One of the most annoying and insulting things to me is when I’m speaking with another adult, whose time and attention I’m giving, and they’re constantly on their cell phone. The crazy thing is that they aren’t doing anything constructive like responding to an urgent message, but rather scrolling through social media! Don’t you hate that? I know I do. I’m pretty secure in myself, yet when I’m spending my time with someone who is more interested in their timeline than person-to-person contact I’m almost ready to write that person off and quite frankly they’re a bore. Maybe they think I’m the bore!
Obviously if I feel this way, how do my children feel when I treat them the same? Since I hate being treated in such a dishonorable manner, then why would I practice and teach this behavior to my children?
Jesus says in Matthew 7:12,
So in everything, do to others what you would have them do to you, for this sums up the Law and the Prophets.
We have to treat our children the way we want (and need) to be treated. Jesus said in everything! He lays that accountability on thick because it’s the will of God. Because it’s the will of God, we know our sinful nature and the enemy work in opposition, especially against our parenting if we aren’t careful.
Here are 5 challenges overusing our cell phones might create between parents and children:
1. Dishonor. It’s possibly teaching children to exalt a device over the value of human presence and interaction. There’s no honor in such a practice. I would be upset if my children ignored me to use their phones or other devices. Don’t destroy the value and lessons that human interaction teaches, especially in the midst of a growing tech-driven society.
2. Steals productive time between parent and child. How much time passes by before you’ve realized you didn’t help your child study? What activities did you miss out on because you didn’t realize how much time you lost scrolling through your phone?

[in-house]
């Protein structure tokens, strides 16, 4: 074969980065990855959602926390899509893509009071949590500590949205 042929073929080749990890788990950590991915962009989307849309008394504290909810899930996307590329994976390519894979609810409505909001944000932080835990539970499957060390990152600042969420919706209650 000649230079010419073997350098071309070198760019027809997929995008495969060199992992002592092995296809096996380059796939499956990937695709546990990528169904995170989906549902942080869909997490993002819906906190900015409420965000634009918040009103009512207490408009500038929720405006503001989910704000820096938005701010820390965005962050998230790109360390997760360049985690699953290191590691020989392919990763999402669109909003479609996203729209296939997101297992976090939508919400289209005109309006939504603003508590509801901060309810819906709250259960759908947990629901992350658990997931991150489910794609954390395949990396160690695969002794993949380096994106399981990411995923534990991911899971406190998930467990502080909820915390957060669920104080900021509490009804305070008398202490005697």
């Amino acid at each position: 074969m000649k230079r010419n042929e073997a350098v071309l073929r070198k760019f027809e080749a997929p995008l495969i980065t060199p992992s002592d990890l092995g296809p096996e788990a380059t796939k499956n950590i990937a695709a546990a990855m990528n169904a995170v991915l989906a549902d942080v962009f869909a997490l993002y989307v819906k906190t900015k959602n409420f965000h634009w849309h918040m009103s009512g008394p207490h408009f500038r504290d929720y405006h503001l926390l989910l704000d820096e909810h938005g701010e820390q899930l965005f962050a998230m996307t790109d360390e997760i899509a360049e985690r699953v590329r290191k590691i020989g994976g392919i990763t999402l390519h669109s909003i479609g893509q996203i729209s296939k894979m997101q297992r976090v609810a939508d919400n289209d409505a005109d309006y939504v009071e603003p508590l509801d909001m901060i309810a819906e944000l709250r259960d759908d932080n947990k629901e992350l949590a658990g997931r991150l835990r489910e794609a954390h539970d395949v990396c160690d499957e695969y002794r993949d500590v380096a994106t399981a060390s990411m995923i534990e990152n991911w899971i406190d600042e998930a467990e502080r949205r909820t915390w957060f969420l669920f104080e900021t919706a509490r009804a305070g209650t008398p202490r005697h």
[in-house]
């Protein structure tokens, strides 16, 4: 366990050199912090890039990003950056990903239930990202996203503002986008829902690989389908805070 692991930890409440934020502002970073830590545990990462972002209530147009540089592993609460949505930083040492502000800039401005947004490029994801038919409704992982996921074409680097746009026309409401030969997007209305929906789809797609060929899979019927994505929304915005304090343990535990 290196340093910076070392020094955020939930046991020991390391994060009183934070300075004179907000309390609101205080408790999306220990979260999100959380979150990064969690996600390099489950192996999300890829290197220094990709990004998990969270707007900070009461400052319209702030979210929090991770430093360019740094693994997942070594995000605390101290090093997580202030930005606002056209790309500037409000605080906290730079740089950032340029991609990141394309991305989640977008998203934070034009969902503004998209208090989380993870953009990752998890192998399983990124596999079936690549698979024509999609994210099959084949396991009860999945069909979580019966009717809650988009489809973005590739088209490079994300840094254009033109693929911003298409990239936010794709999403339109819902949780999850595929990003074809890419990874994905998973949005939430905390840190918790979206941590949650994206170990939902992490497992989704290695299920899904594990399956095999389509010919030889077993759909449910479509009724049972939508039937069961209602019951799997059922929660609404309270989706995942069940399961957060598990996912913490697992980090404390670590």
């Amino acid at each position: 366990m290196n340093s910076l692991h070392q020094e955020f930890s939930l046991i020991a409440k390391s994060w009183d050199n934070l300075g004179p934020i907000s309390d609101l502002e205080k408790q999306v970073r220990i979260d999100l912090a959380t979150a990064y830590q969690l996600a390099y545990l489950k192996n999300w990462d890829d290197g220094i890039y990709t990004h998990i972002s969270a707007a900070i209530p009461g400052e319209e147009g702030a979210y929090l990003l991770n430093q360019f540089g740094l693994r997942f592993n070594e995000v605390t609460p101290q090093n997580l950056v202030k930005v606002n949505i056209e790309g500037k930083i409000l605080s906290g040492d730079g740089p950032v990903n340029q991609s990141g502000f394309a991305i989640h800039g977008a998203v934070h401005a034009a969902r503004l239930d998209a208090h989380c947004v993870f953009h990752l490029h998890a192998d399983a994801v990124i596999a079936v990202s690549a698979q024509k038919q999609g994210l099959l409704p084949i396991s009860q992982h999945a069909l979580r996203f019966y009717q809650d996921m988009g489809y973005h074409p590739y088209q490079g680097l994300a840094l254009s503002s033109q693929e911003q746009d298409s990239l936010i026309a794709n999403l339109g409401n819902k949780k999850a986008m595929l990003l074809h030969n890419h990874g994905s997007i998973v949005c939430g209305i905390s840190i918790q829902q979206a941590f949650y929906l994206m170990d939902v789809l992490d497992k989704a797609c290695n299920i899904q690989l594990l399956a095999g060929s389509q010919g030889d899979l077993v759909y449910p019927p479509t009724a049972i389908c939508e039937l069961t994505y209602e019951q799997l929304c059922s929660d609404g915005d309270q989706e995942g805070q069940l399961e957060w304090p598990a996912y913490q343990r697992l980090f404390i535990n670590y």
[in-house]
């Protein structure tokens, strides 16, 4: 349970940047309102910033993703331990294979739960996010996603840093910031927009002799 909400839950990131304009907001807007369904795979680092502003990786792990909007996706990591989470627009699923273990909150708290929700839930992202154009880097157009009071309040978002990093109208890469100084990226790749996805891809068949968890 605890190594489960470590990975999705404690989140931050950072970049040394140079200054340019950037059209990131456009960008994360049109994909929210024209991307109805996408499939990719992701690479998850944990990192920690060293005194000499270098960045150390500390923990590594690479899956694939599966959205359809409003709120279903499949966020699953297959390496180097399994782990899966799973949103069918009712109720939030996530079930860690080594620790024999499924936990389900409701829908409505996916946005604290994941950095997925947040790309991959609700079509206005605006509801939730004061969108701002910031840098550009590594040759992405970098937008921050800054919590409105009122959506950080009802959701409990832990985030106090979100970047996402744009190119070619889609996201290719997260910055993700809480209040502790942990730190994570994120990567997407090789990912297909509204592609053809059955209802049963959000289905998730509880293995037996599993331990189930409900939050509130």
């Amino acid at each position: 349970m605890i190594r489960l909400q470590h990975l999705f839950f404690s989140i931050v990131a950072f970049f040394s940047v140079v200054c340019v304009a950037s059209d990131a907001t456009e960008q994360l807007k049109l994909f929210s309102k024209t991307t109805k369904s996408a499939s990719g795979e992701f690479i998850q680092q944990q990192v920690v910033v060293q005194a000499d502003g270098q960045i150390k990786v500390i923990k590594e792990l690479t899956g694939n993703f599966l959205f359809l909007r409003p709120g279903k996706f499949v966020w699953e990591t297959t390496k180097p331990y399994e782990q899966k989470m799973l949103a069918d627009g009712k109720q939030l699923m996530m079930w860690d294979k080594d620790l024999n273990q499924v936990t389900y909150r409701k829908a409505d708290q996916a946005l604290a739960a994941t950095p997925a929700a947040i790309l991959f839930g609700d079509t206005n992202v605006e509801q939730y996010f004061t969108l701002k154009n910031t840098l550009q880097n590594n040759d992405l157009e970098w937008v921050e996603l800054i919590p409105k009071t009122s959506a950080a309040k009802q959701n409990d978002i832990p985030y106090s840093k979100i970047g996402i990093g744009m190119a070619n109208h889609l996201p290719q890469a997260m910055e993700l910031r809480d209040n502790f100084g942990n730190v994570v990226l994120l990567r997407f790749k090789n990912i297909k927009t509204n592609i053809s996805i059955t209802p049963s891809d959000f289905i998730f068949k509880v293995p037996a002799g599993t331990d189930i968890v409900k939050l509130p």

3. It’s a safety hazard because your attention is away from the children, and there are predators looking to steal and harm them who likely look for unsuspecting and distracted parents. Turn off your cell phones when out with your children. Don’t allow the enemy to use your cell phone over-usage or addiction as the perfect distraction for harm coming to your child. Also, it’s not wise to operate your phone while driving, especially with your children in the vehicle.
4. Lack of relevance and confidence. It’s important to show children how they’re an essential asset in the household. Being attentive to them teaches them how to grow into their own voice in a healthy and confident manner while feeling supported by their parents.
5. Losing access. Pairing up with your phone all the time instead of pairing up with your child could mean pushing them away. It could also lead to them pairing up with a device and Internet sites they shouldn’t be accessing. If you’re always on your device, then how can you fully monitor who’s gaining access to your child? Our children are like sitting ducks when they get on the Internet. You can’t count on Internet settings to take the place of good ole fashioned parent filtering!
Maybe you feel you don’t have much in common with your children and that they haven’t the adult interest you have. Maybe you are bored with “kid stuff” in this ADHD culture. But our various interests are meant to connect parent with child through responsibility, patience and love. In that connection there’s more love, joy and security being cultivated which are three things our children will always need.
Our children are blessings and legacies in Christ. They’re our investments into our world’s future. In my Randy Watson voice I hear the lyrics to Greatest Love Of All saying,
I believe the children are our future.
Teach them well and let them lead the way.
Show them all the beauty they possess inside.
Give them a sense of pride.
Make it easier.
Let the children’s laughter remind us how we used to be…
As parents, we can’t allow something as trivial as our cellphone [over]usage get in the way of doing this. We should never make our children feel like they have to compete with our cellphones for our love and full attention. Our children can tell when we’re all in or not and they will eventually respond accordingly. Let’s not allow phone addiction to create such unnecessary challenges in our lives.